While this may seem basic and intuitive, the fact is, in a close working relationship there’s a natural tendency for friendship to develop between manager and employee. And while a rapport between manager and employee is always desirable and can help create “engaged employees” and elicit strong performance, if that rapport crosses over into friendship it can easily compromise a person’s ability to objectively exercise control and manage a situation.
Over the years I’ve experienced and observed this dynamic at all levels of management.
New Managers – There’s a natural tendency for new managers to want to be liked by their employees. To some extent this is fine, as it’s preferable to an over-exuberant exercise of new authority (which almost certainly will be resented), particularly if the new manager has formerly been the employees’ peer. But if the new manager thinks he or she can be a pal, and relate to co-workers the same way as in the past, that notion will collide with reality as soon as tasks go a bit off track…and control or correction needs to be exerted… or performance appraisals need to be done, etc. Additionally, such manager/employee friendships can lead to perceptions (and realities) of favoritism, which of course is antithetical to good, fair management. In short, there’s a mindset shift that needs to take place for new managers to be genuinely respected, and ultimately successful, in the role.
Seasoned Executives – At the highest levels of an organization, while relationships between seasoned executives and their directs are naturally somewhat different from those at more junior levels, the fundamental dynamic remains the same. There may be decades of shared history… and if a manager – in this case a leader of an organization – is too close a colleague and friend, when substantive business problems arise (as they always do), this friendship has the potential to impede the leader’s ability to make tough-minded judgments and decisions. If it doesn’t, and the leader remains as objective and firm as he or she should, in all likelihood this will deeply strain or fracture the relationship.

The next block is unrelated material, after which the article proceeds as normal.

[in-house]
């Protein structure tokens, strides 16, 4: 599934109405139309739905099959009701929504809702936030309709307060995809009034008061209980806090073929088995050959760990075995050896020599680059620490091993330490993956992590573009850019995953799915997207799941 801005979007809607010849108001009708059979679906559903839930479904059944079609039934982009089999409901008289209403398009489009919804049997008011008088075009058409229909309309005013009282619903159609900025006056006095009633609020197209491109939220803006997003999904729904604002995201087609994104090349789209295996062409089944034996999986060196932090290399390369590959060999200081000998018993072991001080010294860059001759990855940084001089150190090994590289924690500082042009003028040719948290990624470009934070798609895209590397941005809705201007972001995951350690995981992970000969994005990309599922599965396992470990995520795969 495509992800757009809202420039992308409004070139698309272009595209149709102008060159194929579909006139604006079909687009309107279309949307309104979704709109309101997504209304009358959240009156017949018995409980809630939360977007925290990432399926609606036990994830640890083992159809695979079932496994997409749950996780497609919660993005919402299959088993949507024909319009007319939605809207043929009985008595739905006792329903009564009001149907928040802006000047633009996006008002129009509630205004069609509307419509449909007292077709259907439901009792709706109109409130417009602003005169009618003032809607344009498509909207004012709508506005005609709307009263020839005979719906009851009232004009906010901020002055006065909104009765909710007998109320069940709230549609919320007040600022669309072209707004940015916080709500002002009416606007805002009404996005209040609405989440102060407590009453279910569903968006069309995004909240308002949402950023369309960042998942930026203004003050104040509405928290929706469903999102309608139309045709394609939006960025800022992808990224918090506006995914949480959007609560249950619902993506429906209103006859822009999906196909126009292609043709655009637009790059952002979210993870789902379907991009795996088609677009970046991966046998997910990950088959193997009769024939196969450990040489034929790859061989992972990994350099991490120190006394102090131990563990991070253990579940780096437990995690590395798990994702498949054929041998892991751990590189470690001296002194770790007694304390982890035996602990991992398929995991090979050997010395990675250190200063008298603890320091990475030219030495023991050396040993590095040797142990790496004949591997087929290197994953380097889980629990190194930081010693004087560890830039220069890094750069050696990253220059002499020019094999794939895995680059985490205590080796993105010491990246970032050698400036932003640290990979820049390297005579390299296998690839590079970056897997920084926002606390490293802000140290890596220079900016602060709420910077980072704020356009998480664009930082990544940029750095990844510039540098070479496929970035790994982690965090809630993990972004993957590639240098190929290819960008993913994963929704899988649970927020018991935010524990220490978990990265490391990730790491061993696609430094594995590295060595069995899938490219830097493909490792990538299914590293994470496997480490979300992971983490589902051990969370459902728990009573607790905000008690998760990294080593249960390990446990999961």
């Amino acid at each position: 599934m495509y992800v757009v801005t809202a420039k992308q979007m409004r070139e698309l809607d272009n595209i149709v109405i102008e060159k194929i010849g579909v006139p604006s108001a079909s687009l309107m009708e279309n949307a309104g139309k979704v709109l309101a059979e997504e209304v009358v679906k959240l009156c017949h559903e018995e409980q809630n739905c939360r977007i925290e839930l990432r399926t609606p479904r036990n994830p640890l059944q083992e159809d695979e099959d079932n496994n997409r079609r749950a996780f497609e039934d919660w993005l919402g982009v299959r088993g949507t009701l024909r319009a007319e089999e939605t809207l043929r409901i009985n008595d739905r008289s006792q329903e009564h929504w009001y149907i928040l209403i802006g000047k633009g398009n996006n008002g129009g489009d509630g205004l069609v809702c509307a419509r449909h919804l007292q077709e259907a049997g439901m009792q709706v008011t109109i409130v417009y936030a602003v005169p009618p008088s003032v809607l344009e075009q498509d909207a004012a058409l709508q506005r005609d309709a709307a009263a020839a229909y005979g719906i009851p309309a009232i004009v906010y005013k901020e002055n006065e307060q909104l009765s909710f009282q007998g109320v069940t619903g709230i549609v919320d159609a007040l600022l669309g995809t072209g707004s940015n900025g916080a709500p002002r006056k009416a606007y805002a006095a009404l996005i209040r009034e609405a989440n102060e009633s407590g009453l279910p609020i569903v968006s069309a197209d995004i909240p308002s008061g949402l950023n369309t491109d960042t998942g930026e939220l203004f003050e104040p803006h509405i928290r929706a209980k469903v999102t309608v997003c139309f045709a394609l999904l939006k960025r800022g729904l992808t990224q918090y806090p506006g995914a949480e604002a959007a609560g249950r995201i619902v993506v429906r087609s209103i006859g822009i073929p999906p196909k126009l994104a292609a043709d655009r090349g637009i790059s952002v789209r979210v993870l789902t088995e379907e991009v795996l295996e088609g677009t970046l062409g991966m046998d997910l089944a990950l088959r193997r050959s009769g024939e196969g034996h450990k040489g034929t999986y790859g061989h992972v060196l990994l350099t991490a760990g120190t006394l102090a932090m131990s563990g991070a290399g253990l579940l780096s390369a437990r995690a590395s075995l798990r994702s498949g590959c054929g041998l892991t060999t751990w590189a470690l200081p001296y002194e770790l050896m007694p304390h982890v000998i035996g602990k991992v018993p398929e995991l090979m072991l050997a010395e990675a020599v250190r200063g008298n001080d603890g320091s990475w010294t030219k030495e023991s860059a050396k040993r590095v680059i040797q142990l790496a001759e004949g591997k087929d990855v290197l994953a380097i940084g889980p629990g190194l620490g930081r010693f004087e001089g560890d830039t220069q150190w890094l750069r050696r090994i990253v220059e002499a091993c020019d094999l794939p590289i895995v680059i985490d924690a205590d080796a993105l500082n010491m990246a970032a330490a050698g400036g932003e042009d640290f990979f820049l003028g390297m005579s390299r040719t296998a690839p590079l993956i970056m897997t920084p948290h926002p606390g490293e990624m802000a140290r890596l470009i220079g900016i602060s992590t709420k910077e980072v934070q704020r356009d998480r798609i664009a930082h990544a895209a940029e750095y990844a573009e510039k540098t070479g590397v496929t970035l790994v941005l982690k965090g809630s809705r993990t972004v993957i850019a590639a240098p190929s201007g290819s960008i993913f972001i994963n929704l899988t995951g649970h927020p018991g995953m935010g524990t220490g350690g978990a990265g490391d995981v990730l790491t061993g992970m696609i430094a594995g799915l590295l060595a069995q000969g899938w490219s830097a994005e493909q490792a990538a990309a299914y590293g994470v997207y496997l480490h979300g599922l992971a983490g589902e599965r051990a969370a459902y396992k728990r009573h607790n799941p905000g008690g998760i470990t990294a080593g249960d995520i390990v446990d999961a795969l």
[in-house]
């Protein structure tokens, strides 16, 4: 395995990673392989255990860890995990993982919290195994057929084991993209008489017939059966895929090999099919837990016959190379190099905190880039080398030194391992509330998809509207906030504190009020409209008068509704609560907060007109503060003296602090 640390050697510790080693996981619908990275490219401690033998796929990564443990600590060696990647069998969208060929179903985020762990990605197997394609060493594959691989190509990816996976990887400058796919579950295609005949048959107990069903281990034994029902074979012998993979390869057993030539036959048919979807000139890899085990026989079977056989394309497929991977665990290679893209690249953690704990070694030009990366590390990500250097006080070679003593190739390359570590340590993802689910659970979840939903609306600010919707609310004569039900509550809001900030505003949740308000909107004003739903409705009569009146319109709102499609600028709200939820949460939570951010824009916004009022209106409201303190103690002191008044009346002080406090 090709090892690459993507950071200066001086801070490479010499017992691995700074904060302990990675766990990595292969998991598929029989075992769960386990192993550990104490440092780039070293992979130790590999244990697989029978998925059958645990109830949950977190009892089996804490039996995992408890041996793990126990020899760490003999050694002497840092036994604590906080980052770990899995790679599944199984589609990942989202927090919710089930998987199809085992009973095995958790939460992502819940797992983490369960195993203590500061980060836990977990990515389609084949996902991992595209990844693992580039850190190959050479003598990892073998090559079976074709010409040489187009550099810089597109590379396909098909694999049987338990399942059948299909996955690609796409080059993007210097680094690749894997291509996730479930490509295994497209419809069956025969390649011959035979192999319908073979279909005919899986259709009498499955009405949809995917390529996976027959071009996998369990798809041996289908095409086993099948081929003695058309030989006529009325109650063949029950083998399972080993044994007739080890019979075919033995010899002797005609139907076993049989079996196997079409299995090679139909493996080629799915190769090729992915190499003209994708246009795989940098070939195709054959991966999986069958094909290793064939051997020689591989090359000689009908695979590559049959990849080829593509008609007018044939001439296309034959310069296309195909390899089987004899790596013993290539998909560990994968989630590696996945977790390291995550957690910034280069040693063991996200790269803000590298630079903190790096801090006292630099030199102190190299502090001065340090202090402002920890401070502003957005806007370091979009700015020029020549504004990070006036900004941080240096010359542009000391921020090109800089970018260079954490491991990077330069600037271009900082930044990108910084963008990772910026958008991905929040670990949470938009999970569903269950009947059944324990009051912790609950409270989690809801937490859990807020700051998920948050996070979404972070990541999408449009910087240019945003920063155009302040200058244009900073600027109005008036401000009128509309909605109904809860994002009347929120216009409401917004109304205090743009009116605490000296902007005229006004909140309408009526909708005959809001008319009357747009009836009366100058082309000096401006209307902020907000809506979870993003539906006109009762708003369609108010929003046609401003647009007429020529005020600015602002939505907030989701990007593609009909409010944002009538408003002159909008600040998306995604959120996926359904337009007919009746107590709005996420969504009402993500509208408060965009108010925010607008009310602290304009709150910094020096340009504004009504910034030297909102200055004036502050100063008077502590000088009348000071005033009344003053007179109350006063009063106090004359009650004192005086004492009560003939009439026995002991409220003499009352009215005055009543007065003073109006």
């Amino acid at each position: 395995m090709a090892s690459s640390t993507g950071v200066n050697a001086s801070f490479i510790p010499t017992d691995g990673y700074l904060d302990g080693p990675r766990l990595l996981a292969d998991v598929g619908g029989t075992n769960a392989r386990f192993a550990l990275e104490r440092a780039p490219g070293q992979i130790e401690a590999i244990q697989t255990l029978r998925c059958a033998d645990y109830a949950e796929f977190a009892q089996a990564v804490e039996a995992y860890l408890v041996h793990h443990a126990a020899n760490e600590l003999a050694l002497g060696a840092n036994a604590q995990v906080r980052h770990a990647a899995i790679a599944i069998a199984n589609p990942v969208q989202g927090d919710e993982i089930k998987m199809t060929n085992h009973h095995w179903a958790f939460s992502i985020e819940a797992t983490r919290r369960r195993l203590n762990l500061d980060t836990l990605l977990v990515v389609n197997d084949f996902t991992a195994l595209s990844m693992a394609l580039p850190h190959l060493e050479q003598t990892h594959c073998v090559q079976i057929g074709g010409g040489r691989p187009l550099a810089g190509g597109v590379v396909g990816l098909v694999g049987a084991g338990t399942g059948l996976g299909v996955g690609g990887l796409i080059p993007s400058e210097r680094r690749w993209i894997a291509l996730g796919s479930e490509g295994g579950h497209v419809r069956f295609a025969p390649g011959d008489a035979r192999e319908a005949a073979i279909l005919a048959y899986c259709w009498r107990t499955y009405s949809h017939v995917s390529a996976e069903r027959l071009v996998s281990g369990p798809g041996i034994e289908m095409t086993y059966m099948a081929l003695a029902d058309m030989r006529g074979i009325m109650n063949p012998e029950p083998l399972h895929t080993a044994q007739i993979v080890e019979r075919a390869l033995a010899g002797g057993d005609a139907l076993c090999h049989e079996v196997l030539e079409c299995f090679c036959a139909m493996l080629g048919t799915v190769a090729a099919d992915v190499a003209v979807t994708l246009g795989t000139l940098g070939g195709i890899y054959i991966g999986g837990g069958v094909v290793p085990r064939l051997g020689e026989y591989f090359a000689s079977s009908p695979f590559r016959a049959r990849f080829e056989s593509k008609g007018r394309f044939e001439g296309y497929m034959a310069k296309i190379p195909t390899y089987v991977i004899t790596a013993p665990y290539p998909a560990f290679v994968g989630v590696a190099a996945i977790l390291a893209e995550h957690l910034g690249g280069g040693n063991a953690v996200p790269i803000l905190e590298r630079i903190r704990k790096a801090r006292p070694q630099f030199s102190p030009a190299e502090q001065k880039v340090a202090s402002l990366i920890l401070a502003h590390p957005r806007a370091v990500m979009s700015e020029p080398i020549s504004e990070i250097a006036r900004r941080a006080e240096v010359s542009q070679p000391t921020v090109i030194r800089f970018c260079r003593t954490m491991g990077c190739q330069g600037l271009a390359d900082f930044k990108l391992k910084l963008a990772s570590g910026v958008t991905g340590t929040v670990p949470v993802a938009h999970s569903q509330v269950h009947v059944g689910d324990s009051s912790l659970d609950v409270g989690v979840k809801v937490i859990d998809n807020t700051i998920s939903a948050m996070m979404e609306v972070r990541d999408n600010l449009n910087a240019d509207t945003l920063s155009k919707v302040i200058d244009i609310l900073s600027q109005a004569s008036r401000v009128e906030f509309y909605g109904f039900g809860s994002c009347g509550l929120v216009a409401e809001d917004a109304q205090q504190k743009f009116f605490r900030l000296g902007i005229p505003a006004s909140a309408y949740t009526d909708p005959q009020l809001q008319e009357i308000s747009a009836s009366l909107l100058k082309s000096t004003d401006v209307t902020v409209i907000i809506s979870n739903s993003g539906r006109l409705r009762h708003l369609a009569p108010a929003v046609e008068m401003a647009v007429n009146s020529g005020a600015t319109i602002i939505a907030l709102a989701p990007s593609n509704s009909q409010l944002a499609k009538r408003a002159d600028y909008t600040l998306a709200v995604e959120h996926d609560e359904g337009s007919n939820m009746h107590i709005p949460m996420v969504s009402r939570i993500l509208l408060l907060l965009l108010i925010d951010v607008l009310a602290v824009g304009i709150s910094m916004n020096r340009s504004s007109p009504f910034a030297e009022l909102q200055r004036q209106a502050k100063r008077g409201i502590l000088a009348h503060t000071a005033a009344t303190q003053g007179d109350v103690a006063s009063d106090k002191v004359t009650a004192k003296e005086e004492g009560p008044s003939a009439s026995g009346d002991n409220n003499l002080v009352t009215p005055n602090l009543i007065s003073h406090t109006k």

How to resolve these very human situations? The answer – though not the execution – is simple: Diligently maintain a certain professional distance. Build rapport and gain respect, but maintain a boundary between those feelings and real friendship. This takes discipline. During several decades in management, I genuinely liked many of the employees I managed. But when I let those feelings of liking someone seep over into friendship, I know I was a less effective manager… with resulting difficult and painful encounters when I had to do what the role required. On the other hand, when I kept more emotional distance, when I simply had rapport and respect, it was easier and ultimately better for all parties involved.
This article first appeared at Forbes.com.
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